Turning now to FIG. 1, a schematic view of a circuit structure 10 according to embodiments of the invention is shown. As will be described herein, circuit structure 10 is used to create a flexible performance screen ring oscillator (PSRO) 100 within a plurality of scan chain elements 12. Although only eight programmable scan chain elements 12 are shown, it is understood that this is for clarity purposes only, and that any number of scan chain elements 12 are possible. Further, scan chain elements 12 can include similar voltage threshold types, so that PSRO 100 includes scan chain elements 12A-C that are the same. Alternatively, PSRO 100 may include scan chain elements 12 that have pre-defined ratios of voltage threshold types.

A forward test scan chain path, as known to one skilled in the art, from “Si” to “So”, is provided through the plurality of programmable scan chain elements 12. However, a backward path, from “Bi” to “Bo”, is also provided. As will be described in FIGS. 2-6, additional circuitry 20 is provided for the backward path. The backward path (from “Bi” to “Bo”) combines with the forward test scan chain path (“Si” to “So”) in order to create the PSRO 100.

In order to create PSRO 100, a scan chain element 12A is programmed with a “1” to start the PSRO 100. Scan chain element 12C is programmed with a second “1” to end the PSRO 100. As seen in FIG. 1, between scan chain element 12A and scan chain element 12C, scan chain elements 12B are programmed with “0.” With reference to FIGS. 2-6, in order to program desired data (via scan input “Si”) into each of the plurality of scan chain elements 12, a “Scan mode” input is set to high and a “PSRO mode” input is set to low. The scan input (“Si”) is passed by multiplexer 14 and held by latch 16. Desired data may also be programmed using functional input “Di.”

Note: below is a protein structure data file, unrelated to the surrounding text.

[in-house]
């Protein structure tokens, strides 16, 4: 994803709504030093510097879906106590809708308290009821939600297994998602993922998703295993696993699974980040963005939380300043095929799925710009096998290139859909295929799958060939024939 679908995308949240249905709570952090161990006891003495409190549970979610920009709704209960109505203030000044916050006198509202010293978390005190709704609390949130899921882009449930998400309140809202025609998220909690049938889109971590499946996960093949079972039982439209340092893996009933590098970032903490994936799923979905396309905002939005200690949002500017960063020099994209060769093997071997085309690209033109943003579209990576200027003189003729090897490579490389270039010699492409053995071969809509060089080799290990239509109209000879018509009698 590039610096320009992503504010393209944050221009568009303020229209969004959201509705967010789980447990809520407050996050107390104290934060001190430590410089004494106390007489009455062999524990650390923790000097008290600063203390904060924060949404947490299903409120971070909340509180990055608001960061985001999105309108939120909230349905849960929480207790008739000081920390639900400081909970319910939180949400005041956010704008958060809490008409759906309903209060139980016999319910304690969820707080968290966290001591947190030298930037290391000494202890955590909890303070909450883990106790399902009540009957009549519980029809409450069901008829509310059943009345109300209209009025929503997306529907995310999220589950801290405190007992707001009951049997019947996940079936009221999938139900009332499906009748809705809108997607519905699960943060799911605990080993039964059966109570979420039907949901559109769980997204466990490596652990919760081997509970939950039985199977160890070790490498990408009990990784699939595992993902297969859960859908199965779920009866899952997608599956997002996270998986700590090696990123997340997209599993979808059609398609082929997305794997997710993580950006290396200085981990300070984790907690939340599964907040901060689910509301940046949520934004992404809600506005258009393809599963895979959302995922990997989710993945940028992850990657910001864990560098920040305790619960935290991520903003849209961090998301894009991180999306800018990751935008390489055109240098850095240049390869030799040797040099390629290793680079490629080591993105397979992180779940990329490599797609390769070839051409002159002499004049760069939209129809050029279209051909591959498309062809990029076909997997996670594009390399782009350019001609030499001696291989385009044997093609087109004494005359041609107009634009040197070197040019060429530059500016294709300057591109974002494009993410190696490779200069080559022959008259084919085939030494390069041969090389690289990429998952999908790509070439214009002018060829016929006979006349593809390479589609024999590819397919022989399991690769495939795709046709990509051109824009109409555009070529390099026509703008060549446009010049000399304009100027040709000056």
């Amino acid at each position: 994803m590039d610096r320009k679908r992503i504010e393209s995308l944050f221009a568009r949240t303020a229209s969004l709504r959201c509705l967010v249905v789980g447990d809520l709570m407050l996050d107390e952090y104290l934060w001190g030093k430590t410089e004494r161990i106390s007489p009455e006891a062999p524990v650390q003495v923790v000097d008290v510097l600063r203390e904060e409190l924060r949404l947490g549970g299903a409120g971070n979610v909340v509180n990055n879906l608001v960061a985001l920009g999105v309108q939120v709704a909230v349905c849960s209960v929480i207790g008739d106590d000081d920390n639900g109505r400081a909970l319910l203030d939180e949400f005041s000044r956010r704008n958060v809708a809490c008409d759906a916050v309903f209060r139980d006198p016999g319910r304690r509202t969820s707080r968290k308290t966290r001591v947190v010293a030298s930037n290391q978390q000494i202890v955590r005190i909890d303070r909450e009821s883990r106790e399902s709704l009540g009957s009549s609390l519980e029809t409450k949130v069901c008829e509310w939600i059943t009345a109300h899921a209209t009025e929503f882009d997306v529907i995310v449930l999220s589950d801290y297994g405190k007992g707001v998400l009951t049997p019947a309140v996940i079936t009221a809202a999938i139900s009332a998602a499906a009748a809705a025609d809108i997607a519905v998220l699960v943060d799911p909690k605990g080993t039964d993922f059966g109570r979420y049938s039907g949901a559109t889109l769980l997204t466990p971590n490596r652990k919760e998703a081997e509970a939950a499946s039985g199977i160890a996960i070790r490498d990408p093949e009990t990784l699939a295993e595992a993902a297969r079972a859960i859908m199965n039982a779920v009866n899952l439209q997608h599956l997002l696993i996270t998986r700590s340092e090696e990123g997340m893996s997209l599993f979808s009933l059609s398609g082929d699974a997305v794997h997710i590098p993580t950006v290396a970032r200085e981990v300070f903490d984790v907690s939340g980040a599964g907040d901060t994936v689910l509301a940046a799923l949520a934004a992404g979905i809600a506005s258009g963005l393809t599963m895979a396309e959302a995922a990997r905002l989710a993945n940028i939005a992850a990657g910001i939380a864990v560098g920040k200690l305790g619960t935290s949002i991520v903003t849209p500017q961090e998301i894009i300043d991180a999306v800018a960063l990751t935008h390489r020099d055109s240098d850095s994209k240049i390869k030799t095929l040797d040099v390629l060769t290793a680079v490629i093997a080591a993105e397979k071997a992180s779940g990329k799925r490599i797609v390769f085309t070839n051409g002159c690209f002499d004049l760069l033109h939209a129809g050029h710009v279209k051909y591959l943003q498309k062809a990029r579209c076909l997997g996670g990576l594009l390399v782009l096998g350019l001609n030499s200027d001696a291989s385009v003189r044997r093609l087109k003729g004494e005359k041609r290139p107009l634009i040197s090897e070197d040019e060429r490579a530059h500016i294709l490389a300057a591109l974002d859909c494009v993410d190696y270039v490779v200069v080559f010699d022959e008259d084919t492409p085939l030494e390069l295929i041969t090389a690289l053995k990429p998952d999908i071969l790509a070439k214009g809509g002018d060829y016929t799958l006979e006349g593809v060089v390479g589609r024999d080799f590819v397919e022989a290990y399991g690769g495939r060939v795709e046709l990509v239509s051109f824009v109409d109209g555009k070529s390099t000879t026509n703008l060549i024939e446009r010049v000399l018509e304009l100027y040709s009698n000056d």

In this way, the size of PSRO 100 may be any size, as desired. In the embodiment shown in FIG. 1, PSRO 100 is 5 scan chain elements long. However, for example, PSRO 100 may be programmed to include 100 scan chain elements. Therefore, PSRO 100 may be programmed to measure a local (small) performance area of an integrated circuit or a global (large) performance area of the integrated circuit.

Turning now to FIG. 2, a circuit diagram of a scan chain element 12 according to embodiments of the invention is shown. During “normal” test scan operation, a forward test chain path is implemented. “Scan mode” is set high and “PSRO mode” is set low. Therefore, “Si” data is passed through multiplexer 14 and held by latch 16, and passed to output “So”. The observable output is a forward path scan output “So”.

Turning now to FIGS. 3-5, circuit diagrams of scan chain elements 12A-C according to embodiments of the invention are shown. That is, the scan chain elements 12A-C that create PSRO 100 are shown. In operation, the PSRO 100, when in PSRO mode, rings at a frequency that can be detected. This frequency indicates the speed at which the integrated circuit is operating at. In order for PSRO mode to be activated, “Scan mode” is set high and “PSRO mode” is set low. In addition, scan input “Si” of first element 12 of circuit structure 10 is set to low.